# Credit Card Sales Accounting

Credit card sales accounting will vary depending on whether or not the cash register is linked directly to the credit card company and cash is received immediately, or payment is received from the credit card company at a later date.

As an example, suppose a business has credit card sales of 1,000, and the processing fee payable to the credit card company is 2% (20).

## Credit Card Sales Received Immediately

If the cash register is linked directly to the credit card company and the cash is received immediately, the credit card sales are accounted for by the following journal entry:

Credit Card Sale – immediate receipt of cash
Account Debit Credit
Cash 980
Credit card expense 20
Sales 1,000
Total 1,000 1,000

The credit card sales journal entry effectively treats the sale as cash sale, but reduces the cash received by the expense for using the card deducted by the credit card company.

## The Accounting Equation

The accounting equation, Assets = Liabilities + Owners Equity means that the total assets of the business are always equal to the total liabilities plus equity of the business. This is true at any time and applies to each transaction. For this transaction the accounting equation is shown in the following table.

For this transaction the accounting equation is shown in the following table.

Credit Card Sales
Assets = Liabilities + Owners Equity
Cash = None + Retained Earnings
980 = 0 + 1,000 – 20

In this case the asset of cash has increased by 980 and the income statement has been credited with sales of 1,000 and credit card fees of 20. The 980 credit to the income statement increases the net income which increases the retained earnings and therefore the owners equity in the business.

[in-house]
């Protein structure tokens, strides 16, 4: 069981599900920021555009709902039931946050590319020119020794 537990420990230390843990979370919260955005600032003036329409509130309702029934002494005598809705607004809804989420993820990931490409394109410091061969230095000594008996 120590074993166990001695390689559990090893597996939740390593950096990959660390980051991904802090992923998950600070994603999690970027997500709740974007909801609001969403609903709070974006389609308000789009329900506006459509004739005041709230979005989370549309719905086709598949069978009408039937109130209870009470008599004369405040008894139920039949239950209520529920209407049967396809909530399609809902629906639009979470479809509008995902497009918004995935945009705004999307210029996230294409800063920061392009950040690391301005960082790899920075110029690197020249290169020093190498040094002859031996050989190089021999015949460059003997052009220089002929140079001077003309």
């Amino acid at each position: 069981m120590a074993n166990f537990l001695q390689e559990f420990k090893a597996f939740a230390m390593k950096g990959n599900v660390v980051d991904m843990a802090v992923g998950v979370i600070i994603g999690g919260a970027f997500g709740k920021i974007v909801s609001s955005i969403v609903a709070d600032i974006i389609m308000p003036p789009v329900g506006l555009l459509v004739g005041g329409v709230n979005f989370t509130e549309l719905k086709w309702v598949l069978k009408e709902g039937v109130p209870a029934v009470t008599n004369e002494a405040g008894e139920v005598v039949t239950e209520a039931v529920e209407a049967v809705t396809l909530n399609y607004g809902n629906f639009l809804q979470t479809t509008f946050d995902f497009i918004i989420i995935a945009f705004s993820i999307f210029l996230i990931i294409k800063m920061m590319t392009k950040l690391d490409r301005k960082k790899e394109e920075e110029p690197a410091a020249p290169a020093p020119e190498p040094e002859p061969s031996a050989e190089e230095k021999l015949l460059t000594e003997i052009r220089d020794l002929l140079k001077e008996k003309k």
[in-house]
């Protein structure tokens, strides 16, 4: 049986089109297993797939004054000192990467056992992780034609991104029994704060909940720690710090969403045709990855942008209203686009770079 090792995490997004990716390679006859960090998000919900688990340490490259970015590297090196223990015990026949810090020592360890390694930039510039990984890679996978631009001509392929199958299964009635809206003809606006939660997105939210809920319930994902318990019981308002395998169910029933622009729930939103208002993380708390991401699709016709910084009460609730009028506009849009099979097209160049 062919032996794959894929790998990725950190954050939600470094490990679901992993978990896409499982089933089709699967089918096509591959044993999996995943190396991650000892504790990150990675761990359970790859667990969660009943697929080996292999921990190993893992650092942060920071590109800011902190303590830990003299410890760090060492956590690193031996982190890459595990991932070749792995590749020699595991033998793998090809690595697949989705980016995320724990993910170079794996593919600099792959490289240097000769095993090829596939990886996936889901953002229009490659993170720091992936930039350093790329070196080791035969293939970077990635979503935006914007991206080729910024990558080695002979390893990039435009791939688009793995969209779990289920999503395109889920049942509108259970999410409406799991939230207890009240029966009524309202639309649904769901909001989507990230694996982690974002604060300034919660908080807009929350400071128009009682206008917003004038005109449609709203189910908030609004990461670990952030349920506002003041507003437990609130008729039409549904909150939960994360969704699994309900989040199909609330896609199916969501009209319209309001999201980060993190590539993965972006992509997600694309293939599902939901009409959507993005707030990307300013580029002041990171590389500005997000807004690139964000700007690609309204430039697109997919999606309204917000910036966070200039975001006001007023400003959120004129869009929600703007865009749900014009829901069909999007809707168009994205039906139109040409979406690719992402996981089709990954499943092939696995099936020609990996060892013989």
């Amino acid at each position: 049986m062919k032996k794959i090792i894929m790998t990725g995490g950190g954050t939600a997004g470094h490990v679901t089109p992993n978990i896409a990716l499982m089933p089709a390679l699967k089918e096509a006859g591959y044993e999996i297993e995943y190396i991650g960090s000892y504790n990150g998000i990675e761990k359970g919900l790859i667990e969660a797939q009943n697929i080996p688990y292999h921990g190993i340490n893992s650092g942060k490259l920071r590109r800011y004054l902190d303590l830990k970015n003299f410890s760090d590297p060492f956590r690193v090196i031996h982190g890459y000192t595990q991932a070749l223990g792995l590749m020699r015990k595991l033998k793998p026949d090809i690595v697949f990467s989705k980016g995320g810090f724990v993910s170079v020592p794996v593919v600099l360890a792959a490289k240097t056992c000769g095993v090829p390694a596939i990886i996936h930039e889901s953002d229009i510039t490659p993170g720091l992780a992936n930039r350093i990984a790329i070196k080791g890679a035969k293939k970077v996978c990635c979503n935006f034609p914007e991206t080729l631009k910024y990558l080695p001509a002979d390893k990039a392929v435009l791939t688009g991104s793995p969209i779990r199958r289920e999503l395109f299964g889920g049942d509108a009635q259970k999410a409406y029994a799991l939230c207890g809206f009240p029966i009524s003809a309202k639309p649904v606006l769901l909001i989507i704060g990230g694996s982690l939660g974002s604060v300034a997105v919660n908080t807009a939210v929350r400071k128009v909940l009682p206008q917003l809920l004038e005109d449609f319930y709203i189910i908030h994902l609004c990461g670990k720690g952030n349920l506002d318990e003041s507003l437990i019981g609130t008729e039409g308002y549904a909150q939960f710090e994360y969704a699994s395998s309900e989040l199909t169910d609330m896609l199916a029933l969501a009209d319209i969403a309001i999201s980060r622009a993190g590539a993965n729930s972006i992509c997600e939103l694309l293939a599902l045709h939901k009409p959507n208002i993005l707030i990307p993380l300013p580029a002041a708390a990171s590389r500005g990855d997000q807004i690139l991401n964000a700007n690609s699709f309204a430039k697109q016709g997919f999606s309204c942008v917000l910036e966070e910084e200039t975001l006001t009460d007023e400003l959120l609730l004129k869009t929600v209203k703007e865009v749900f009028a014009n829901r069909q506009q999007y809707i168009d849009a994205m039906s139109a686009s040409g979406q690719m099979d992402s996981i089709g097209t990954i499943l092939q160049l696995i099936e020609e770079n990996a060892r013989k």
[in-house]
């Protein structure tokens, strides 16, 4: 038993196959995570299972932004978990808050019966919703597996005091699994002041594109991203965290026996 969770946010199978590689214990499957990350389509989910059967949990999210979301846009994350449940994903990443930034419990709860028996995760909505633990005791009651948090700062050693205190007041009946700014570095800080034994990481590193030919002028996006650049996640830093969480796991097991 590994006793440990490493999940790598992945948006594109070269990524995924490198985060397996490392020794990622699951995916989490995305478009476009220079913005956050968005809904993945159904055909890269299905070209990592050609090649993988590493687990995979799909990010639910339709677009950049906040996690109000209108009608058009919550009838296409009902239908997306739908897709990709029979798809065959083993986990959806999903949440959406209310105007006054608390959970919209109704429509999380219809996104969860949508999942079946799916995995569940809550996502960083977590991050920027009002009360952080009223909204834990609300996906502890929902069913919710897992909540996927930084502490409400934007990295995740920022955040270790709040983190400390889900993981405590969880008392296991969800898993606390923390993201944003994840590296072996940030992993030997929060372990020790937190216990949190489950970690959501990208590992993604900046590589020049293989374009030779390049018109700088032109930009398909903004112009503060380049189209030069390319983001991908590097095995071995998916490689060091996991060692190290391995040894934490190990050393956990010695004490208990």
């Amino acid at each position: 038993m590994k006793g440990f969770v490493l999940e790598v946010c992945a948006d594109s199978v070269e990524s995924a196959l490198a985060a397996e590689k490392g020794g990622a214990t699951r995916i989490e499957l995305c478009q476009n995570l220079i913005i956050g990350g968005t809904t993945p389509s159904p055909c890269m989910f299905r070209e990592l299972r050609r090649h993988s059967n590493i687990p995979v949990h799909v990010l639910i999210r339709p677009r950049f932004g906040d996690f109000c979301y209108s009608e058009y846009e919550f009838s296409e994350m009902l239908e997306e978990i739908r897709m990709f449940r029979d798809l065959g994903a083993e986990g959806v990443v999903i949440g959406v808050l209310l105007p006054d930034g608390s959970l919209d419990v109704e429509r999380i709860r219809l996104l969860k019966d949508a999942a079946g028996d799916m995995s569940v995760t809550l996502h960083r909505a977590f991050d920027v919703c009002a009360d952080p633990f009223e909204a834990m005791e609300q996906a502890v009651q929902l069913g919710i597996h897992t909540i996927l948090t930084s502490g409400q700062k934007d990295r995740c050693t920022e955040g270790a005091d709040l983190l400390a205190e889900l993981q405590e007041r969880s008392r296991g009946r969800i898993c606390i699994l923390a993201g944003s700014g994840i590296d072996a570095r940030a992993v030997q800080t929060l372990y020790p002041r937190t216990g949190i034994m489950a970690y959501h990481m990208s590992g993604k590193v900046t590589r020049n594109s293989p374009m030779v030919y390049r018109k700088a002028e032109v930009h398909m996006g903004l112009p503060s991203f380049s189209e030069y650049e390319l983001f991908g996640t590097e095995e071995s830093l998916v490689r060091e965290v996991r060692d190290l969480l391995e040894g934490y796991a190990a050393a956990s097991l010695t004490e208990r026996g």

### Credit Card Sales Received at a Later Date

If the cash register is not linked directly to the credit card company and the cash is received at a later date, then the credit card sales would be accounted for by a two stage process using the following journals:

The first journal establishes the amount due from the credit card company as an accounts receivable.

Credit Card Sales – amount due from the credit card company
Account Debit Credit
Accounts receivable 1,000
Sales 1,000
Total 1,000 1,000

When the cash is received from the credit card company, the second credit card sales journal is completed to record the receipt as follows:

Credit Card Sales – cash received
Account Debit Credit
Cash 980
Credit card expense 20
Accounts receivable 1,000
Total 1,000 1,000

The cash less the fee is received from the credit card company, the accounts receivable balance is cleared, and the credit card fee for processing is charged to the credit card expense account.

### Popular Double Entry Bookkeeping Examples

Another double entry bookkeeping example for you to discover.

Credit Card Sales Accounting July 4th, 2017